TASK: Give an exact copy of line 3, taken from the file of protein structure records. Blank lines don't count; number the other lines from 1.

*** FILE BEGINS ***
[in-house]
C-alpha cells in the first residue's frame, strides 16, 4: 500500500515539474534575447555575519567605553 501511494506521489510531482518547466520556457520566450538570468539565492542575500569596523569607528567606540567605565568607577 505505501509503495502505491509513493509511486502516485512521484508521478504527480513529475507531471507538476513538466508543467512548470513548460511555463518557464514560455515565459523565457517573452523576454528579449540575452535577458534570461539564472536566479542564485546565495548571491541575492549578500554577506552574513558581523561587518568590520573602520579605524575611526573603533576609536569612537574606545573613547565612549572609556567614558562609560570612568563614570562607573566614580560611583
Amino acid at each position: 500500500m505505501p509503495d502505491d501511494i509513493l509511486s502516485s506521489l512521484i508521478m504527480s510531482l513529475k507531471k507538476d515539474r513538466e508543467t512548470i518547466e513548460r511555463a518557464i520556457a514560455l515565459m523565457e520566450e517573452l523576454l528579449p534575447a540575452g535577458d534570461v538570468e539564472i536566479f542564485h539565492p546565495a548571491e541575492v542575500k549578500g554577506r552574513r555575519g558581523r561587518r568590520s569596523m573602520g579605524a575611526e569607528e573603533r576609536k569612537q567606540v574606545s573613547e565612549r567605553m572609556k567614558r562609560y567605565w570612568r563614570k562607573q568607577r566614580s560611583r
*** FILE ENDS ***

Amino acid at each position: 500500500m505505501p509503495d502505491d501511494i509513493l509511486s502516485s506521489l512521484i508521478m504527480s510531482l513529475k507531471k507538476d515539474r513538466e508543467t512548470i518547466e513548460r511555463a518557464i520556457a514560455l515565459m523565457e520566450e517573452l523576454l528579449p534575447a540575452g535577458d534570461v538570468e539564472i536566479f542564485h539565492p546565495a548571491e541575492v542575500k549578500g554577506r552574513r555575519g558581523r561587518r568590520s569596523m573602520g579605524a575611526e569607528e573603533r576609536k569612537q567606540v574606545s573613547e565612549r567605553m572609556k567614558r562609560y567605565w570612568r563614570k562607573q568607577r566614580s560611583r